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BART Fined $210,000 for Safety Violations That Resulted in 2 Employee Deaths in East Bay

Christopher Sheppard, 58, of Hayward, and Laurence Daniels, 66, were killed when they were hit Oct. 19.

BART has been fined $210,000 by the California Division of Occupational Safety and Health for three safety violations that resulted in the deaths of two track workers during a strike last year, Cal/OSHA officials announced today.
 
Engineer Christopher Sheppard, 58, of Hayward, and contractor Laurence Daniels, 66, of Fair Oaks, were struck and killed by a BART train while inspecting a dip in the tracks between the Walnut Creek and Pleasant Hill BART stations last Oct. 19.
 
No trains were carrying passengers that day due to a four-day BART strike, but some trains were running for maintenance and training purposes. BART at the time was using a controversial safety procedure known as "simple approval," in which track employees were responsible for their own safety and had to be able to clear the tracks within 15 seconds if a train was approaching.
 
The policy was quickly suspended and then eliminated in the wake of Sheppard and Daniels' deaths. One of the violations announced today is specifically related to the simple approval policy.

Cal/OSHA cited BART for not instituting proper workplace safety controls that included workers being notified of oncoming trains with trains approaching at speeds in excess of 65 mph.
 
Also, neither worker that day was operating as a "watchperson" as the train approached, in violation of the simple approval policy.
 
After BART dropped the policy, the agency now has to slow down, stop or divert trains while maintenance workers are on the tracks instead of allowing them to walk along tracks while trains are still running.
 
BART had been fined twice before for violations relating to the simple approval policy following worker deaths in 2001 and 2008.
 
Cal/OSHA also found that BART had not adequately trained its employees in safety procedures. Workers recently given new job assignments had been allowed to perform their duties without completing their training, including the train operator during October's accident.
 
The agency also found that the workers had been working on the 1,000-volt "third rail" while it was energized despite not being qualified electrical workers or being under the supervision of someone qualified. BART has 15 days to appeal the citations and proposed penalties to the Occupational Safety and Health Appeals Board, Cal/OSHA spokesman Peter Melton said today.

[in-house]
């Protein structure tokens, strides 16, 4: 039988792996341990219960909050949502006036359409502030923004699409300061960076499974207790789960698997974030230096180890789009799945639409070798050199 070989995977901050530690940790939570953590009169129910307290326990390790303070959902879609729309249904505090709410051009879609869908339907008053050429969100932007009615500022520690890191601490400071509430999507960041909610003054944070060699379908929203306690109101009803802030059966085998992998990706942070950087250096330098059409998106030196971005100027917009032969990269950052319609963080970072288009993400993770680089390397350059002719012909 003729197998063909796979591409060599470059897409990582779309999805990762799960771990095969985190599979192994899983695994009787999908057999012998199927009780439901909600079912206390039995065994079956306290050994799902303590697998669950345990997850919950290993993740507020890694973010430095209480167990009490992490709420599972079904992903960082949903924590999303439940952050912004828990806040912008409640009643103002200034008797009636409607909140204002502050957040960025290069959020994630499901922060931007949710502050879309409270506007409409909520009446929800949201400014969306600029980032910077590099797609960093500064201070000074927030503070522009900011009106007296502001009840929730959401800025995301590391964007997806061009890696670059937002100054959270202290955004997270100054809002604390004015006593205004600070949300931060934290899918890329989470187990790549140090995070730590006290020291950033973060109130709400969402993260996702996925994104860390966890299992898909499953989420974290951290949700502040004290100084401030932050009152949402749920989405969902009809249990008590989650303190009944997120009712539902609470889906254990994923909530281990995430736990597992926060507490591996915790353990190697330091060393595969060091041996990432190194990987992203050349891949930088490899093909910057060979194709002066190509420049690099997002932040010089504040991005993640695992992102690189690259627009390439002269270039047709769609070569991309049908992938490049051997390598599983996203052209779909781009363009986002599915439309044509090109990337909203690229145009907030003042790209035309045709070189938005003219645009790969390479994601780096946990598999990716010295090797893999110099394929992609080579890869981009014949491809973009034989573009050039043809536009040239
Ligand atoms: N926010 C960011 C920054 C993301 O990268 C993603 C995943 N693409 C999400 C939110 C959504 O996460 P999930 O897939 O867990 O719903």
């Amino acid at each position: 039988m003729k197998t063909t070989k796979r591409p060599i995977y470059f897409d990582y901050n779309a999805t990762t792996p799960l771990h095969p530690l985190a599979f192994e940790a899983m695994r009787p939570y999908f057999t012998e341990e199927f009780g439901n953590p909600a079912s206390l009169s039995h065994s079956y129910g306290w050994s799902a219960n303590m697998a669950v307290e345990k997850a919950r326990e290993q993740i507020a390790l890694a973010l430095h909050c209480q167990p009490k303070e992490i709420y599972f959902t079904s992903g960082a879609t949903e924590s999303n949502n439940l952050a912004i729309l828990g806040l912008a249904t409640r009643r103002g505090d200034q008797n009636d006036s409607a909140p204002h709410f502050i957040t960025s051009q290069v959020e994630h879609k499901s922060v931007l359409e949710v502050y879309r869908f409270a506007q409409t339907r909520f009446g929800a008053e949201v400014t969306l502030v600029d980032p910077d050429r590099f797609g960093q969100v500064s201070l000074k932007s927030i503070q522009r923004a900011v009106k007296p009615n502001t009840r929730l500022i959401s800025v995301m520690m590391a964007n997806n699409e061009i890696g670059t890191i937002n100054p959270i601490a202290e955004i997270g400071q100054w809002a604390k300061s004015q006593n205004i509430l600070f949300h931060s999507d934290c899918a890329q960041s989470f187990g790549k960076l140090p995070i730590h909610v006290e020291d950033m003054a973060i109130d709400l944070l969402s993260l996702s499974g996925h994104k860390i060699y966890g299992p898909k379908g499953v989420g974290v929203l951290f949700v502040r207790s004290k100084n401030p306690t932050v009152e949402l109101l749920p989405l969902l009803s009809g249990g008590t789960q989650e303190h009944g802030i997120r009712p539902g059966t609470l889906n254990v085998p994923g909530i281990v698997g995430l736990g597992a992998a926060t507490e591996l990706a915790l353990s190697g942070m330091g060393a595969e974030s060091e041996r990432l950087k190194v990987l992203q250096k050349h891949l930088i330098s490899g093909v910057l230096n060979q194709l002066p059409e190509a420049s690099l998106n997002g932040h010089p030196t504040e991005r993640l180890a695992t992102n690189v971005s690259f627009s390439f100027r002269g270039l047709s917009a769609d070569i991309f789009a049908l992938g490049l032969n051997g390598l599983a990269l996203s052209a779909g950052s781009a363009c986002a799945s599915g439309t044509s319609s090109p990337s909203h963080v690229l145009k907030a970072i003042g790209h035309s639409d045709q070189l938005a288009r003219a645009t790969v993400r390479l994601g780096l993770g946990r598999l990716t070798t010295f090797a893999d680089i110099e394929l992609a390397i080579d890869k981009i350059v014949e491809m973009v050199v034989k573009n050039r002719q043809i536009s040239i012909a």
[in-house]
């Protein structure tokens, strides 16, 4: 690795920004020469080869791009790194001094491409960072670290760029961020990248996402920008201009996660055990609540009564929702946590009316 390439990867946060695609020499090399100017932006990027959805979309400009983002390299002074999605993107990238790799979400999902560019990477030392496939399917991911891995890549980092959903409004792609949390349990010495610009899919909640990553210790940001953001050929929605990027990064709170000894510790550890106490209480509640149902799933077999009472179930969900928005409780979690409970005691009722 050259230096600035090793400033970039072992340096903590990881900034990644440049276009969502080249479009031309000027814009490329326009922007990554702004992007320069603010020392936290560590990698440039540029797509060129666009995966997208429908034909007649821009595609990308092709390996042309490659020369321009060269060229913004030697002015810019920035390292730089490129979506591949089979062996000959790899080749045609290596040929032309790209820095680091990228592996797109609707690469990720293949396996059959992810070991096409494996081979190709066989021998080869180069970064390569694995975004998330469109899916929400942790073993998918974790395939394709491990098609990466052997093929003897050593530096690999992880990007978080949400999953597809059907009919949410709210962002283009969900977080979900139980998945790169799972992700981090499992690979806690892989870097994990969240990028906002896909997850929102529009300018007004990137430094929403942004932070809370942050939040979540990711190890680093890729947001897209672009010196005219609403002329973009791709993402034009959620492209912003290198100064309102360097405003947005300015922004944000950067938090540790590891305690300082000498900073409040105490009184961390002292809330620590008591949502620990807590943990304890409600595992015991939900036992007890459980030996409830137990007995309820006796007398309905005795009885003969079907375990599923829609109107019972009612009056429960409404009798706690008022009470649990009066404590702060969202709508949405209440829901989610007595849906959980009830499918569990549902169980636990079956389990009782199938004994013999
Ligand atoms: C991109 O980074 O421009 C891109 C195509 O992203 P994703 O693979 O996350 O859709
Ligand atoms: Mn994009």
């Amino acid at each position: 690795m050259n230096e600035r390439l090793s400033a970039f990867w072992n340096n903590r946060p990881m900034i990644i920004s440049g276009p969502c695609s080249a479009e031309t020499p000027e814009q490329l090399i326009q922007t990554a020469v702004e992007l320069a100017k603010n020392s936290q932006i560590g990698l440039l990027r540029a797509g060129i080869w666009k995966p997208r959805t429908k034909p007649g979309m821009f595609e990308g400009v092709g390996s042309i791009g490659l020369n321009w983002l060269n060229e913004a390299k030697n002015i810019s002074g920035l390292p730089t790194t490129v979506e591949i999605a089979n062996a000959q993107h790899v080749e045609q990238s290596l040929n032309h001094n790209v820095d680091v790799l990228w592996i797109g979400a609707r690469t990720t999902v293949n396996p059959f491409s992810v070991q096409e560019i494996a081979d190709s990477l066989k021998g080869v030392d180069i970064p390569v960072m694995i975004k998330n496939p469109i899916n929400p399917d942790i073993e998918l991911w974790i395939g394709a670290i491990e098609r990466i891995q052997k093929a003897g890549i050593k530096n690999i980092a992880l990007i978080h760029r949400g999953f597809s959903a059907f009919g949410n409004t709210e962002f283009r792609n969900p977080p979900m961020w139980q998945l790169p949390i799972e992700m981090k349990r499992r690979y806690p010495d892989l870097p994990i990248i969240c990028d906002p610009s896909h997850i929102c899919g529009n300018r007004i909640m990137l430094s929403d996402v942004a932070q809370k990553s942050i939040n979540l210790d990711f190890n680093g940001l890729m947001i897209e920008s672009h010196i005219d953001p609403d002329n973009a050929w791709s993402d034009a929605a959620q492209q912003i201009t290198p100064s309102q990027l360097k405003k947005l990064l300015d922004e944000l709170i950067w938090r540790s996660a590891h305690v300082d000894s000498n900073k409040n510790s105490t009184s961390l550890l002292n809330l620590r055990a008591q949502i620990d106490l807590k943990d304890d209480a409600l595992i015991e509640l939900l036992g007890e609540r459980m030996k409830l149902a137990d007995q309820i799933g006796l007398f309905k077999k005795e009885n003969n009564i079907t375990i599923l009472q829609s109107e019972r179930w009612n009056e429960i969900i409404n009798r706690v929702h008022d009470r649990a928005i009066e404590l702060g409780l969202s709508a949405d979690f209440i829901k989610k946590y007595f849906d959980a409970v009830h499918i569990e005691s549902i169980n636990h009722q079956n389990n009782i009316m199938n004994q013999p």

BART general manager Grace Crunican issued a statement today saying that the transit agency has upgraded its safety procedures and solved the issues that led to the worker deaths. She did not say whether the agency planned to appeal.
 
"BART has fundamentally upgraded its safety procedures with the implementation of an enhanced wayside safety program and a proposed budget investment of over $5 million in additional resources to bolster BART's safety performance," Crunican said. "Cal/OSHA has informed BART these changes correct the concerns which are at the heart of their citations."
 
BART is also awaiting a final report from the National Transportation Safety Board on its investigation into the worker deaths and is in the process of implementing new comprehensive safety regulations adopted by the California Public Utilities Commission, Crunican said.

—By Bay City News
DJParker April 17, 2014 at 08:52 PM
The work area must be made safe by "locking it out". That means that switches leading into the work area must be locked in a position to divert traffic away from the area being worked on. Everyone working in the isolated area must have his/her lock on the lockout. If not, BART should be made to stock Body Bags as a part of their inventory. Nuff Said!
Giorgio C. April 17, 2014 at 09:31 PM
Zakhary Mallett needs to fire General Manager Grace Crunican. If he doesn't, it will appear that he doesn't give a damn about the average working stiff, myself included. Put the union stuff aside. Just focus on what happened. Two workers were killed as a result of unsafe practices as confirmed by OSHA. These unsafe practices were previously raised as a problem. BART's defense was that the user, us, wouldn't tolerate the resultant delays from safer practices. How cowardly is that, that BART places the blame on the rider? The General Manager is responsible for the safety of their employees. The risk assessment data predicted this tragedy. Safety comes first, but not with this BART management. I do not know if Director Mallett has ever worked a job that included some level of risk. He really needs to put himself in the shoes of the average worker (union or not), and then find a new GM.
mr magoo April 18, 2014 at 12:04 AM
$210K is light for deaths on a system that should have very mature operating procedures by now. I'd say heads need to roll before the civil suits start. All of BART needs a swift kick - here''s the chance to R&R management.
mr magoo April 18, 2014 at 12:04 AM
Remove and Replace (not the other R&R)
Ken Briggs April 18, 2014 at 12:10 PM
get rid of Grace and all the others that screwed up while the strike was on , but who is the ones that are paying for the fines ? that right it is the folks that use bart . while the two were out on the tracks , the ones that were out running around in the bart cars should of been smarter than what they were , how is it they got off ? the workers were out doing a job while bart was on strike so someone screwed up , who nwas it besides Grace and that no good mr hock .

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